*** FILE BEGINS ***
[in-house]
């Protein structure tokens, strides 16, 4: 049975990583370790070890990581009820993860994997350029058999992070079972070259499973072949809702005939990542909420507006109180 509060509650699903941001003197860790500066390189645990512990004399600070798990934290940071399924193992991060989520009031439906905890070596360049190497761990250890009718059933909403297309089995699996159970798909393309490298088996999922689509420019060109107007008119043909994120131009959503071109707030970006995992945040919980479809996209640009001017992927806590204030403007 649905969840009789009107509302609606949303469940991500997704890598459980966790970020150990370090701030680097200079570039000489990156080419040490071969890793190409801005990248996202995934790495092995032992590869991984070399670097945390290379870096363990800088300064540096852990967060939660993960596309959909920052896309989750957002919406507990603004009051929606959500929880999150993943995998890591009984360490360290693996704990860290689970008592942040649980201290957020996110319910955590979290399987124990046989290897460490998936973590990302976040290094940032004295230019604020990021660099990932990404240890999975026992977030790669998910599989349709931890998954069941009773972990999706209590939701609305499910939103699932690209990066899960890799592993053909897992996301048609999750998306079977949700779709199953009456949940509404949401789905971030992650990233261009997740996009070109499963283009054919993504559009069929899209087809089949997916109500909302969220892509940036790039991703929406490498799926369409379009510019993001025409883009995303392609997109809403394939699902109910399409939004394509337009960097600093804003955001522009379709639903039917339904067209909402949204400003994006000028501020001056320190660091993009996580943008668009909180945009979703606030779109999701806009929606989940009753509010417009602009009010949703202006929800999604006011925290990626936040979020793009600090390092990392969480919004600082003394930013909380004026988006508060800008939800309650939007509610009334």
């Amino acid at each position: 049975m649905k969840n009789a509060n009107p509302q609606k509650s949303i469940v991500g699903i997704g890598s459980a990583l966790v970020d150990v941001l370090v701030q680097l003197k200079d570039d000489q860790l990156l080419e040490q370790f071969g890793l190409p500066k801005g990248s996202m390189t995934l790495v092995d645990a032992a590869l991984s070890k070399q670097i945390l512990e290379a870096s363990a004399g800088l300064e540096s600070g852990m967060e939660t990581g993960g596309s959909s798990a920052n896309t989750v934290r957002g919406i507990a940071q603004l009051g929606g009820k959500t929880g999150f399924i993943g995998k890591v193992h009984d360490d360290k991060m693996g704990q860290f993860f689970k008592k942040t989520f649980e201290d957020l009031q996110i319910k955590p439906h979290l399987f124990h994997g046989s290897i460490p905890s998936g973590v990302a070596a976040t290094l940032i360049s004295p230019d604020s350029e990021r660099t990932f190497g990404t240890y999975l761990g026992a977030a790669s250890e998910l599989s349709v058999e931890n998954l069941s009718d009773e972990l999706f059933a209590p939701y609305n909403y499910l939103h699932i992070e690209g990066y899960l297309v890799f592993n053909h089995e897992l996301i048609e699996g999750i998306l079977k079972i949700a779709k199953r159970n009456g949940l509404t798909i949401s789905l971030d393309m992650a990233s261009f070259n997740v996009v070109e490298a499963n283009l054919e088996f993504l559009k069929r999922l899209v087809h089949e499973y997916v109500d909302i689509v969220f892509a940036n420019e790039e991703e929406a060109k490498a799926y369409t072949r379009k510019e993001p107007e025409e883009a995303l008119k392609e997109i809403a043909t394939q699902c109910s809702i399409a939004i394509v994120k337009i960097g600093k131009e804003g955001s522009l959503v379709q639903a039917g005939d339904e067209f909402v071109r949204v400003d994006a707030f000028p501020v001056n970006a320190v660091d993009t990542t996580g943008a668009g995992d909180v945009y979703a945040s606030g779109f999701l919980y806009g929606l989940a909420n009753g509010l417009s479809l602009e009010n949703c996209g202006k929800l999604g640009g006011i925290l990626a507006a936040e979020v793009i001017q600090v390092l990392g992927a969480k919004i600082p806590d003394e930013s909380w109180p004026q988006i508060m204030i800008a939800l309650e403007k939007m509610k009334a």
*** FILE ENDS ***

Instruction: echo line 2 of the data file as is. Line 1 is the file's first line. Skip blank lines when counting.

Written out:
């Protein structure tokens, strides 16, 4: 049975990583370790070890990581009820993860994997350029058999992070079972070259499973072949809702005939990542909420507006109180 509060509650699903941001003197860790500066390189645990512990004399600070798990934290940071399924193992991060989520009031439906905890070596360049190497761990250890009718059933909403297309089995699996159970798909393309490298088996999922689509420019060109107007008119043909994120131009959503071109707030970006995992945040919980479809996209640009001017992927806590204030403007 649905969840009789009107509302609606949303469940991500997704890598459980966790970020150990370090701030680097200079570039000489990156080419040490071969890793190409801005990248996202995934790495092995032992590869991984070399670097945390290379870096363990800088300064540096852990967060939660993960596309959909920052896309989750957002919406507990603004009051929606959500929880999150993943995998890591009984360490360290693996704990860290689970008592942040649980201290957020996110319910955590979290399987124990046989290897460490998936973590990302976040290094940032004295230019604020990021660099990932990404240890999975026992977030790669998910599989349709931890998954069941009773972990999706209590939701609305499910939103699932690209990066899960890799592993053909897992996301048609999750998306079977949700779709199953009456949940509404949401789905971030992650990233261009997740996009070109499963283009054919993504559009069929899209087809089949997916109500909302969220892509940036790039991703929406490498799926369409379009510019993001025409883009995303392609997109809403394939699902109910399409939004394509337009960097600093804003955001522009379709639903039917339904067209909402949204400003994006000028501020001056320190660091993009996580943008668009909180945009979703606030779109999701806009929606989940009753509010417009602009009010949703202006929800999604006011925290990626936040979020793009600090390092990392969480919004600082003394930013909380004026988006508060800008939800309650939007509610009334």